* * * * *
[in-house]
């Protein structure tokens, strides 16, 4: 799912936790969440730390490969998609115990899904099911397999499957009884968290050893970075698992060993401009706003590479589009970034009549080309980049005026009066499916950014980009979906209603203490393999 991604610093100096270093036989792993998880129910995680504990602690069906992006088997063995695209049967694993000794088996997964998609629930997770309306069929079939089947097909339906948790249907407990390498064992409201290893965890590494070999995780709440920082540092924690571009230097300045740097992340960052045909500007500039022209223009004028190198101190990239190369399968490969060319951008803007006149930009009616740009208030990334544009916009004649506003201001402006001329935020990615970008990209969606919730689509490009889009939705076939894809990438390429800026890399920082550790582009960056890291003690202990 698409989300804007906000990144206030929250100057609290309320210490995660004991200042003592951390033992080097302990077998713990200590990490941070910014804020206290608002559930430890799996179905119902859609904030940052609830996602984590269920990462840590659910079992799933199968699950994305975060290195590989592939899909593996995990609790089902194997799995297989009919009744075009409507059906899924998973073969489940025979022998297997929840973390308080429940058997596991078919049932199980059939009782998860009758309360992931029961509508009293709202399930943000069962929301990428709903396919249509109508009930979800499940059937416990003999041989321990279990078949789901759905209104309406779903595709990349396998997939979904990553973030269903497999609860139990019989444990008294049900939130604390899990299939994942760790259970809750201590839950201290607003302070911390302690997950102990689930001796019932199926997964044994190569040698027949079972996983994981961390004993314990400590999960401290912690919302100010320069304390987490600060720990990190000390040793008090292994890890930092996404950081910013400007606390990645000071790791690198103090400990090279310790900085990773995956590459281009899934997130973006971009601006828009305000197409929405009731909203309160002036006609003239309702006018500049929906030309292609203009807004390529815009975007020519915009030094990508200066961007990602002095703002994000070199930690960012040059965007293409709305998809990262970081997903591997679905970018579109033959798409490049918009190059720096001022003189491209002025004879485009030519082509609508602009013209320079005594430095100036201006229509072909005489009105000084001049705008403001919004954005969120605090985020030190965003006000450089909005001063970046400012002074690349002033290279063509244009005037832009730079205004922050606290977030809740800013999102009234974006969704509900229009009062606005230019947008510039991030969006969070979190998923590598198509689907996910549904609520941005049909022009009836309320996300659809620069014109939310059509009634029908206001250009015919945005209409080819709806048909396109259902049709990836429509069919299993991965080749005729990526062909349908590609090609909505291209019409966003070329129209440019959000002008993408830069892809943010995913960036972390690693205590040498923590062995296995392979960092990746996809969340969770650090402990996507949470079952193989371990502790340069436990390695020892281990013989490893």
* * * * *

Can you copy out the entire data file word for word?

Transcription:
[in-house]
């Protein structure tokens, strides 16, 4: 799912936790969440730390490969998609115990899904099911397999499957009884968290050893970075698992060993401009706003590479589009970034009549080309980049005026009066499916950014980009979906209603203490393999 991604610093100096270093036989792993998880129910995680504990602690069906992006088997063995695209049967694993000794088996997964998609629930997770309306069929079939089947097909339906948790249907407990390498064992409201290893965890590494070999995780709440920082540092924690571009230097300045740097992340960052045909500007500039022209223009004028190198101190990239190369399968490969060319951008803007006149930009009616740009208030990334544009916009004649506003201001402006001329935020990615970008990209969606919730689509490009889009939705076939894809990438390429800026890399920082550790582009960056890291003690202990 698409989300804007906000990144206030929250100057609290309320210490995660004991200042003592951390033992080097302990077998713990200590990490941070910014804020206290608002559930430890799996179905119902859609904030940052609830996602984590269920990462840590659910079992799933199968699950994305975060290195590989592939899909593996995990609790089902194997799995297989009919009744075009409507059906899924998973073969489940025979022998297997929840973390308080429940058997596991078919049932199980059939009782998860009758309360992931029961509508009293709202399930943000069962929301990428709903396919249509109508009930979800499940059937416990003999041989321990279990078949789901759905209104309406779903595709990349396998997939979904990553973030269903497999609860139990019989444990008294049900939130604390899990299939994942760790259970809750201590839950201290607003302070911390302690997950102990689930001796019932199926997964044994190569040698027949079972996983994981961390004993314990400590999960401290912690919302100010320069304390987490600060720990990190000390040793008090292994890890930092996404950081910013400007606390990645000071790791690198103090400990090279310790900085990773995956590459281009899934997130973006971009601006828009305000197409929405009731909203309160002036006609003239309702006018500049929906030309292609203009807004390529815009975007020519915009030094990508200066961007990602002095703002994000070199930690960012040059965007293409709305998809990262970081997903591997679905970018579109033959798409490049918009190059720096001022003189491209002025004879485009030519082509609508602009013209320079005594430095100036201006229509072909005489009105000084001049705008403001919004954005969120605090985020030190965003006000450089909005001063970046400012002074690349002033290279063509244009005037832009730079205004922050606290977030809740800013999102009234974006969704509900229009009062606005230019947008510039991030969006969070979190998923590598198509689907996910549904609520941005049909022009009836309320996300659809620069014109939310059509009634029908206001250009015919945005209409080819709806048909396109259902049709990836429509069919299993991965080749005729990526062909349908590609090609909505291209019409966003070329129209440019959000002008993408830069892809943010995913960036972390690693205590040498923590062995296995392979960092990746996809969340969770650090402990996507949470079952193989371990502790340069436990390695020892281990013989490893």